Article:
At the age of 99, Beijing's former top man in Hong Kong says it is almost time for him to return from exile in the United States.
Xu Jiatun served as director of the Xinhua branch in Hong Kong from 1983 to 1990, at a time when the news agency was Beijing's de facto embassy in the city. He left for the US a year after giving tacit permission to Wen Wei Po, a newspaper usually seen as Beijing's mouthpiece, to run an editorial expressing grief at plans to crack down on the 1989 pro-democracy protests in Tiananmen Square.
"The condition [for returning to China] is almost mature, but I am too old … not sure if I can wait until that time," Xu told RTHK's This Week in an interview recorded last month in Chino Hills, Los Angeles. "After all, falling leaves must return to their roots."
Xu was an important figure in early planning for the handover but was questioned by Beijing officials after Wen Wei Po ran an editorial comprising four Chinese characters meaning "deep sorrow" when martial law was imposed in May 1989. In 1990, Xu shocked the world by seeking refuge in the US for "travel and rest". He was later expelled from the Communist Party.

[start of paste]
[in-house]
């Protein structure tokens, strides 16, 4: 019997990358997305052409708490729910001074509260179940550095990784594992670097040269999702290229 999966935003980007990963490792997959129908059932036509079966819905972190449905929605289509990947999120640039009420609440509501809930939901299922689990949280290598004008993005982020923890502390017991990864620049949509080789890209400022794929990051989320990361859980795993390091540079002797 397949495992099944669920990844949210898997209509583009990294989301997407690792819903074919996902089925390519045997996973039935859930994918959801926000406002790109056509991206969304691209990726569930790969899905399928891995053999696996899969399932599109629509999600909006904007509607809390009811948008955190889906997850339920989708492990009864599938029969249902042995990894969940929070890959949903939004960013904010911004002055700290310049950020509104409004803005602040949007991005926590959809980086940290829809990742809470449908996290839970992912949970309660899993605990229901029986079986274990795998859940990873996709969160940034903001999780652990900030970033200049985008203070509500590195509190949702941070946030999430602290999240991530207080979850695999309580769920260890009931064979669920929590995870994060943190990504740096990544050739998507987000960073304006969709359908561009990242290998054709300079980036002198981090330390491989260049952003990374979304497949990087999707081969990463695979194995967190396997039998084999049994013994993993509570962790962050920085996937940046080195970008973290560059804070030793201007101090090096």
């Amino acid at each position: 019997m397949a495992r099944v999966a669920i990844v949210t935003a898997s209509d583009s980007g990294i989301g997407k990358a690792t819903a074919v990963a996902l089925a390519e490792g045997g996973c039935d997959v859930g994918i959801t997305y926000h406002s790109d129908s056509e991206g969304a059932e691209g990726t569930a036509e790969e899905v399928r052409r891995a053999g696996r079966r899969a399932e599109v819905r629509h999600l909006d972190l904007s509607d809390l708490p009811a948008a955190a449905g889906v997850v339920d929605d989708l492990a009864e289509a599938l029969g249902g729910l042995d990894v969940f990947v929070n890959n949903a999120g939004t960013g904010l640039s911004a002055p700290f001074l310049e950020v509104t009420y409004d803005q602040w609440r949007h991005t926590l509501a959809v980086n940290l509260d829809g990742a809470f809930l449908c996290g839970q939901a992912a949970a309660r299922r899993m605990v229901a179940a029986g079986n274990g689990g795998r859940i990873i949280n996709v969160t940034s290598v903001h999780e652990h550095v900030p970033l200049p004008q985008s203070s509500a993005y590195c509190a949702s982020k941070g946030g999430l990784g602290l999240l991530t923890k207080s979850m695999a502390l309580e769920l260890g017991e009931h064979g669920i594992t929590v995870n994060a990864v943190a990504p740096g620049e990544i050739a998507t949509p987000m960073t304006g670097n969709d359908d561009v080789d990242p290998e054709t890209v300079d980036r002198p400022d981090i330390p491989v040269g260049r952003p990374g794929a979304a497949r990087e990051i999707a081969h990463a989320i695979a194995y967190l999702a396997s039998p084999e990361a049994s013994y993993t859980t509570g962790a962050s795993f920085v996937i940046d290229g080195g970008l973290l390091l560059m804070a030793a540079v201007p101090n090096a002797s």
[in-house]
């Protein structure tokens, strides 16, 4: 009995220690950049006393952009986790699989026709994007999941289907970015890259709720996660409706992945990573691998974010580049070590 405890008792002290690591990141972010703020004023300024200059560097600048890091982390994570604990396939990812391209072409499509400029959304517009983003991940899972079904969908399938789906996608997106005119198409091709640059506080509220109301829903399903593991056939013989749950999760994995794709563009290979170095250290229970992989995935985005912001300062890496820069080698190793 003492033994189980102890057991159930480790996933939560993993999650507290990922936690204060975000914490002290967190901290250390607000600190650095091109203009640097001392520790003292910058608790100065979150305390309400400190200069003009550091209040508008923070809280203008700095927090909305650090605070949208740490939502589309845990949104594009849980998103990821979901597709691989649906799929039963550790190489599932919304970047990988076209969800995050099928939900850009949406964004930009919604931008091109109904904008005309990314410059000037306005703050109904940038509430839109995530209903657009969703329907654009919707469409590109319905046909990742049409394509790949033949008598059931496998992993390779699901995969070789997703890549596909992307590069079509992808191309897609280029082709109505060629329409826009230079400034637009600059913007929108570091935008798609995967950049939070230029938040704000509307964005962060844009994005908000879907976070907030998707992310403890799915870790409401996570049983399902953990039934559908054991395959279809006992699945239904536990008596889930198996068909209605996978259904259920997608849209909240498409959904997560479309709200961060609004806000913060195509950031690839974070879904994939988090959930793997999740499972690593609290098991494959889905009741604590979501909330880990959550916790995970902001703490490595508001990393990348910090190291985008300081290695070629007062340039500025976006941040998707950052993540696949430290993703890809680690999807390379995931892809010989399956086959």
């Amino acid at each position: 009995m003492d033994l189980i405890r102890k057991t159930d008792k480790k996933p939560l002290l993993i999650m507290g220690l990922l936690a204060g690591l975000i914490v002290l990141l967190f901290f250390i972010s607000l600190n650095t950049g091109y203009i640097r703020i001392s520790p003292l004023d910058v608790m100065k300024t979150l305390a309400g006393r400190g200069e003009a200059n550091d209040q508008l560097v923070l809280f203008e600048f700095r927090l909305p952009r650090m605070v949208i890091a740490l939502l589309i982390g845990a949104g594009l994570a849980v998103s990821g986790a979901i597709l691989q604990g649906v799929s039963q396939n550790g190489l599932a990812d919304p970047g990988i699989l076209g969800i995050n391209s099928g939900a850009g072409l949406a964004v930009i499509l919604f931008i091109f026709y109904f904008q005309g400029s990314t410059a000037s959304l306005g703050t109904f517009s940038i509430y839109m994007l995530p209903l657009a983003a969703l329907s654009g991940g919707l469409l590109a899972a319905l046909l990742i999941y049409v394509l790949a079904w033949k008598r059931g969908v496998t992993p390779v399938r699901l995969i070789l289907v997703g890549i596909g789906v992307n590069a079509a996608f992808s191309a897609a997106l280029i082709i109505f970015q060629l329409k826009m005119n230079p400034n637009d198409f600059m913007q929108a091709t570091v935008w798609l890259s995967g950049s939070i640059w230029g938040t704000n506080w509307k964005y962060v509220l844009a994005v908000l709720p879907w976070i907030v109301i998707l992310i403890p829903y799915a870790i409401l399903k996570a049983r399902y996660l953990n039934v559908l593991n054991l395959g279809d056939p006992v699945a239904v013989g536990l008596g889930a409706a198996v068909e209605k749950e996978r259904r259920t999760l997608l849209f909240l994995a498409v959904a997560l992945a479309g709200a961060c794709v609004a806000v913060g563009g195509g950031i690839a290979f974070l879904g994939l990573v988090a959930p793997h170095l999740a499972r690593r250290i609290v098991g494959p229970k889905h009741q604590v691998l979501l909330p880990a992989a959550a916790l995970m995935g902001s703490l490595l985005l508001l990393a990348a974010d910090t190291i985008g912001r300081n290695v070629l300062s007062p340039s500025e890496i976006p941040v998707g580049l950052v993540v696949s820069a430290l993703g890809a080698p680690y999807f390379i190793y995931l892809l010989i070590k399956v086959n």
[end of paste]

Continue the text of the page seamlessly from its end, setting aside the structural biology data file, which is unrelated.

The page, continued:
Despite his sympathy for the students, Xu said the time was not yet right for Beijing to vindicate the democracy protests.
And Xu, seen as liberal in his party days, also supported the stance of Beijing officials on Hong Kong's political reform. He backs screening out candidates who are not "patriotic" when the city elects its chief executive democratically for the first time as early as 2017. He said Western democracies also practised screening.
He condemned Occupy Central's plans to block streets if an acceptable plan for democracy is not forthcoming as an attempt to "devastate Hong Kong". He said the reform debate had led the city to waste opportunities to develop as a centre for innovation.
"Of course I am not saying democracy is not important … but do not make it the first thing you discuss," he said. "It is impossible to reach a conclusion on that."
Xu also played down tensions between Hongkongers and mainland visitors sparked by a rise in the number of tourists.
"Someone is exaggerating [the rift]. They want Hongkongers and mainlanders to amplify each others' flaws, so they can't get along well. Why can't we understand this point?"